Pecha KuchaPechaKucha is a simple and brief presentation format that has become popular with creative thinkers and designers. In a Pecha Kucha (pronounced pa-chok-a-cha), each participant projects 20 images, each for 20 seconds. The images—sometimes text, sometimes photographs, sometimes graphs or tables, sometimes doodles—forward automatically as the participant talks about her/his topic.
Pecha Kuchas are ideal for a presenter who wants to share a latest project or work, talk about a developing passion, or try out a new idea with a group of interested people. Because a Pecha Kucha is concise, it tends to attract presenters who want to share a preliminary sketch of their work and thinking or presenters who want to summarize their work and thinking in ways that feel more suggestive than exhaustive. As a result, the Pecha Kucha format tends to be energetic, interactive, fast-moving, and inspiring for both presenters and spectators.
Keep in mind: the Pecha Kucha presentation centrally relies on technology, tends to be no longer than seven minutes, and opens itself to audience interaction after all presentations are complete (we will look to book four or five related Pecha Kucha’s in a single session).
ED-talkTED talks are an innovative format that invites participants to share "ideas worth spreading." Typically, a TED talk is no more than eighteen minutes (in this way, it tends to run the length of an average conference presentation), but speakers are encouraged to present their ideas in the most innovative and engaging ways they can. We've renamed this format an ED talk—because our focus at the summit will be higher education and its role in securing opportunity for women and girls. An ED talk is ideal for a team of presenters that need more time to share their thinking or work than a Pecha Kucha might allow.
But, like a Pecha Kucha, a ED talk is designed to be provocative, challenging, or inspiring to its audience. It is a format that invites presenters to share new ways of seeing and doing—hence, its applicability to a summit like ours—at the same time it seeks a wider audience for these ideas and practices. In short, ED talks are best when they go viral.
Keep in mind: ED presenters often incorporate technology and new media; tend to focus on compelling research, the "next big idea," or forward-thinking initiatives; and resist the tendency to read at the audience. ED talks should incorporate diverse voices, students, higher education faculty and staff, and our community partners.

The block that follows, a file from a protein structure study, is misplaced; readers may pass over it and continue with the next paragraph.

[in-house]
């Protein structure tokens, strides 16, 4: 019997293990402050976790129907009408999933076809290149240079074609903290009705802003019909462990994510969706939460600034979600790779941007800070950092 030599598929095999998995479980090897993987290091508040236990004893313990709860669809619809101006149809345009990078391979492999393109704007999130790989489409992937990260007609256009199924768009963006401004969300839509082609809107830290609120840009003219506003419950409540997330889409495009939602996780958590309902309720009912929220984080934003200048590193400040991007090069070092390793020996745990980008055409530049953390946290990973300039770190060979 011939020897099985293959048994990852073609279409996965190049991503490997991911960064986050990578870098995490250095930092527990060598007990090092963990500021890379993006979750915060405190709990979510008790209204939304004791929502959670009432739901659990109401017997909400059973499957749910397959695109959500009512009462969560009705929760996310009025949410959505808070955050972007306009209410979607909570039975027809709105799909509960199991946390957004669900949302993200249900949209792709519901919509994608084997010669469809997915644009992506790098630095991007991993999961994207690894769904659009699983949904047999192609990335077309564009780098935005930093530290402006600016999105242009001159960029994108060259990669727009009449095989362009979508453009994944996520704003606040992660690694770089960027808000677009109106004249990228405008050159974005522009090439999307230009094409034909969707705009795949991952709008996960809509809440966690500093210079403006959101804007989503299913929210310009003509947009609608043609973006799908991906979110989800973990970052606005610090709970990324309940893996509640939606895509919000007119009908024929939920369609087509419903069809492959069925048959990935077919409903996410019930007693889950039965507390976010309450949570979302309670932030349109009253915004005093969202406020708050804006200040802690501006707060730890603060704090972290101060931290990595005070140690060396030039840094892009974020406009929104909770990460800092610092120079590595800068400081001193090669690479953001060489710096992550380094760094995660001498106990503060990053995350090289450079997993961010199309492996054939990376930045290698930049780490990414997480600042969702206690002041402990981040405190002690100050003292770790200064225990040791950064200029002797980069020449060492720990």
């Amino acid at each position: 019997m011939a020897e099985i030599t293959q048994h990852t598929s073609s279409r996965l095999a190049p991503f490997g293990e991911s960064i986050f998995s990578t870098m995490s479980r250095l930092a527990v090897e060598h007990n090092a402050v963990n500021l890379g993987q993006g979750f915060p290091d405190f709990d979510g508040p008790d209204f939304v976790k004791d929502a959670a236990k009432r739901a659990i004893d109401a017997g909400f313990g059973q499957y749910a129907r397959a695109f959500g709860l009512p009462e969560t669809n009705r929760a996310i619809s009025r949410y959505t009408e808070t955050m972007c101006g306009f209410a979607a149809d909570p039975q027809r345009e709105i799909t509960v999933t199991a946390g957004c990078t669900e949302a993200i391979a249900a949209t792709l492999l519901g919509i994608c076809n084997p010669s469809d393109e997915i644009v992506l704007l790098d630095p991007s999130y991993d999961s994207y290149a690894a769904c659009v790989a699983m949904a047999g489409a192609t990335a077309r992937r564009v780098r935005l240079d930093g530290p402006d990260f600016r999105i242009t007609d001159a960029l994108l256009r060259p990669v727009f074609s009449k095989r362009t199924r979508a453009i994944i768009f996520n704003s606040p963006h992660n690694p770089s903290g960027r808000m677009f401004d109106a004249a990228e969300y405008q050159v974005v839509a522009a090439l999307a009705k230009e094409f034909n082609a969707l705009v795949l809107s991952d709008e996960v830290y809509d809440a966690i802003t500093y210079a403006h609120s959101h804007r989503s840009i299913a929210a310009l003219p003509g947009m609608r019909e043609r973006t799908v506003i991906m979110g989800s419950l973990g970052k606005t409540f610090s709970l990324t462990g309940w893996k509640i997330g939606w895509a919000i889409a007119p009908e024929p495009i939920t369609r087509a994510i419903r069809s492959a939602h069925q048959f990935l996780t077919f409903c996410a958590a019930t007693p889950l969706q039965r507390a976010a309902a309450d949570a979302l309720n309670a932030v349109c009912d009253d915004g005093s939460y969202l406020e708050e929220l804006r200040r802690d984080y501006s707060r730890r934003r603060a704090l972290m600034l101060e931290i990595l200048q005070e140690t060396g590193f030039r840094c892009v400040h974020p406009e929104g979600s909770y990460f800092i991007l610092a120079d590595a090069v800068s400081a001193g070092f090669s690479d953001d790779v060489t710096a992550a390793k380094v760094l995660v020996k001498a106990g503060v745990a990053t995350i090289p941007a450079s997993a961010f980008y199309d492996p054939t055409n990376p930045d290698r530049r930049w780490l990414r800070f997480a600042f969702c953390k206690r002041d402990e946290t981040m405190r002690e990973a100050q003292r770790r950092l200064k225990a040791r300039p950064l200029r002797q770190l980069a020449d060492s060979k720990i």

Case StudyA 45-minute session based on a case study offers participants the opportunity to examine in-depth a specific issue, event, situation, program, or other real life context. Presenters will offer a 10-minute thick description of one or more related cases, setting the context, identifying significant problems, offering relevant datasets, recognizing key players, and laying out the variables that can affect various outcomes. Participants will then be engaged in interactive group conversations and problem-solving resulting in new solutions and key strategies for improvement.
Idea-ART (like a poster session without the talk)Summit participants are encouraged to present new ideas, research projects, community-based models, non-profit solutions, artwork, video, and other idea formats at our Network Gallery in the form of a poster, tri-fold, or other medium. Idea-Art should speak for itself to our audience through visually attractive components and clear language as it will be displayed for the entire day of the summit in the gallery at the Otterbein Library. Idea-ART presenters are encouraged to install interactive moments into their presentation (e.g., quizzes, drop down answer boxes, mapping, audience posting, etc.). Take-aways, hand-outs, and factsheets are encouraged.
Do-Something WorkshopWorkshops should provide participants with training, professional development, team-building, strategic planning opportunities, and most importantly the chance to "do-something" together. Sessions will be highly interactive 45-minute blocks with plenty of time for activities, discussion, games, sims, problem-solving, and group conversation. Workshops should include a team of facilitators who represent a variety of voices and perspectives, either from different campuses, organizations, or departments on a campus.
Un-Conference SessionSurprise us. Check this format if you have an idea for a session that does not fit into any of our other categories. Design it and explain it in your description.
Please note: Summit organizers retain the right to edit abstract content for the purpose of dissemination and accept or reject session proposals based on relevance, appropriateness, quality, and time constraints. All submissions will be reviewed and prospective participants will be informed of their acceptance and any necessary changes to proposed formats or time limitations.